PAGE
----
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    It helps to think of interest as "renting someone else's money." The more of someone else's money you use, the higher the rental is. Paying off the principal is returning the money you rented. Just like any other rental, returning it early keeps you from accruing more rental fees, but doesn't get you a refund for the time you already had it. – fectin May 11 '17 at 16:24
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    @cr0 no, that was not my intention. Payments do indeed go towards accrued interest then principal. OP's key assumption I'm refuting is that the interest accrued each month is dependent on when you will pay off the.last of the principal. Is that not clear? – Kat May 12 '17 at 7:45
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    I think the OP's confusion may be in where the concept of "you pay more toward interest at the start of the loan" arises from. For normal loans (not precomputed interest loans) It does not come because from paying forward the interest that you anticipate accruing later. You are paying the interest that you've already accrued. Instead it comes about because we set up mortgages to have fixed cash payments rather than fixed principal payments. You could do it the other way, if you wanted. – Ian May 12 '17 at 11:29
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One way to think of the typical fixed rate mortgage, is that you can calculate the balance at the end of the month. Add a month's interest (rate times balance, then divide by 12) then subtract your payment. The principal is now a bit less, and there's a snowball effect that continues to drop the principal more each month.

Even though some might object to my use of the word "compounding," a prepayment has that effect. e.g. you have a 5% mortgage, and pay $100 extra principal. If you did nothing else, 5% compounded over 28 years is about 4X. So, if you did this early on, it would reduce the last payment by about $400. Obviously, there are calculators and spreadsheets that can give the exact numbers.

I don't know the rules for car loans, but one would actually expect them to work similarly, and no, you are not crazy to expect that. Just the opposite.

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    I think compounding is exactly the right way to think about it. Any prepayments you make have a return of your interest rate compounded monthly. If you are able to deduct the mortgage interest on your taxes, the return is taxable because it reduces your tax deduction. The bad news is the only way you can get your money back is to sell or refinance the house. Back when my mortgage was 14% I did this a lot. – Ross Millikan May 9 '17 at 14:44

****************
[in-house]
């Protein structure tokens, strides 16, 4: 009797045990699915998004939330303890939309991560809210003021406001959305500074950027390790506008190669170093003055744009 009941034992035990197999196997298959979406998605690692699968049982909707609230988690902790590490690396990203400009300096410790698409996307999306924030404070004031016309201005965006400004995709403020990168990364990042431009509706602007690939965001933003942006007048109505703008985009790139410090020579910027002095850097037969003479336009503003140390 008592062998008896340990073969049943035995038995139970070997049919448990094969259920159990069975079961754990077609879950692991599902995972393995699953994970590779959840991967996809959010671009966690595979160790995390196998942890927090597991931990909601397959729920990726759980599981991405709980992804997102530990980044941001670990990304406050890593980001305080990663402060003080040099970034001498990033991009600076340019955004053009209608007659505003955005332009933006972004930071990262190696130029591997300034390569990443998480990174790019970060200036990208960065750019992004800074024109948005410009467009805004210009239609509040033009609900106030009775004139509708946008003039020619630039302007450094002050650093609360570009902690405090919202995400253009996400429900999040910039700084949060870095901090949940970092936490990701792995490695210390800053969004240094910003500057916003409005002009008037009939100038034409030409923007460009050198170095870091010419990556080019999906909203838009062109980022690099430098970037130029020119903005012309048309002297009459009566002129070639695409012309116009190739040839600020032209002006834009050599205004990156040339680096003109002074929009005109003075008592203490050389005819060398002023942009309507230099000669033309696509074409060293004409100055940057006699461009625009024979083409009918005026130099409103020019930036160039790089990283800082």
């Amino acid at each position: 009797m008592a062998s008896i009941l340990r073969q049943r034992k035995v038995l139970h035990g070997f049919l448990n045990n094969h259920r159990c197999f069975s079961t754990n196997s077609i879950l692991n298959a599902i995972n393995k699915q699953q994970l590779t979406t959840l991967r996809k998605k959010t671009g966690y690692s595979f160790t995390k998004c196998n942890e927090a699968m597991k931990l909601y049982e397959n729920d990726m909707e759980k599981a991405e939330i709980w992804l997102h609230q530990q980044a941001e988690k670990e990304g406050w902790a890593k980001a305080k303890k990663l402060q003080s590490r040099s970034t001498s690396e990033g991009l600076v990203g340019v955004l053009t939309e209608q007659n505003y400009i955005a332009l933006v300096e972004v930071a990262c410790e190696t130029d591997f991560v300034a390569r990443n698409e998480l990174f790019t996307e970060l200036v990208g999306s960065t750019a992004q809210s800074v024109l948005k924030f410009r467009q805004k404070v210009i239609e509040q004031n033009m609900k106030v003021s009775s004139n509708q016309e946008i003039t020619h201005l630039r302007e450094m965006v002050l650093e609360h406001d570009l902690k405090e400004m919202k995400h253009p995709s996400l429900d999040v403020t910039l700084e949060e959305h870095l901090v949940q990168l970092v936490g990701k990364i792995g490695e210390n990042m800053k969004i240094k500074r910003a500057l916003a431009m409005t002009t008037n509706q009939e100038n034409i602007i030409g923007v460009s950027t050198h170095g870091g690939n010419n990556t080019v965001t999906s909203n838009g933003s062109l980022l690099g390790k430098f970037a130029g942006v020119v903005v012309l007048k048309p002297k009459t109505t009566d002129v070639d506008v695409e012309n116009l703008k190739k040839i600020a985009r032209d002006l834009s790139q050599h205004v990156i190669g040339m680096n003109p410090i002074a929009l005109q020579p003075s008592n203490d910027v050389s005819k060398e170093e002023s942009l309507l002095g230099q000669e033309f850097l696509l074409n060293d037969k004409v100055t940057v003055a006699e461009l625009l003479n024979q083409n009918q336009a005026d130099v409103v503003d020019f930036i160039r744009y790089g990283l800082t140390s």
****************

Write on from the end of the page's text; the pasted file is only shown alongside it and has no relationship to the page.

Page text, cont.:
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    Agreed all around, I just got tired of trying explain how the math was identical to compounding, and in fact, the effect of prepayments was just that. Liquidity, absolutely, but different issue that this Q&A. – JoeTaxpayer May 9 '17 at 15:36
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    Prepaying a fixed-rate loan is exactly equivalent to a risk-free investment paying whatever the loan rate is. – chrylis -on strike- May 9 '17 at 15:47
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    I meant the single payment. $100 paid now, will save $400 (really $392) in exactly 28 years. The savings comes off the end. The compounding is less, of course, as there's less time till final payment. If you had about 14 years to go, $100 now saves $200 at the end. – JoeTaxpayer May 9 '17 at 17:43
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    It helps to remember that the payments are calculated from the start, but the interest is calculated each month - so if you pay off a large chunk of the loan, but not all of it, your next payment will still be the same, but the amount you're paying in interest will be a lot less. – Zibbobz May 10 '17 at 17:09
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A few years ago I had a 5 year car loan. I wanted to prepay it after 2 years and I asked this question to the lender. I expected a reduction in the interest attached to the car loan since it didn't go the full 5 years. They basically told me I was crazy and the balance owed was the full amount of the 5 year car loan.

This sounds like you either got a bad car loan (i.e. pay all the interest first before paying any principal), a crooked lender, or you were misunderstood. Most consumer loans (both car loans and mortgages) reduce the amount of interest you pay (not the _percentage) as you pay down principal. The amount of interest of each payment is computed by multiplying the balance owed by the periodic interest rate (e.g. if your loan is at 12% annual interest you'll pay 1% of the remaining principal each month).

Although that's the most common loan structure, there are others that are more complex and less friendly to the consumer. Typically those are used when credit is an issue and the lender wants to make sure they get as much interest up front as they can, and can recover the principal through a repossession or foreclosure.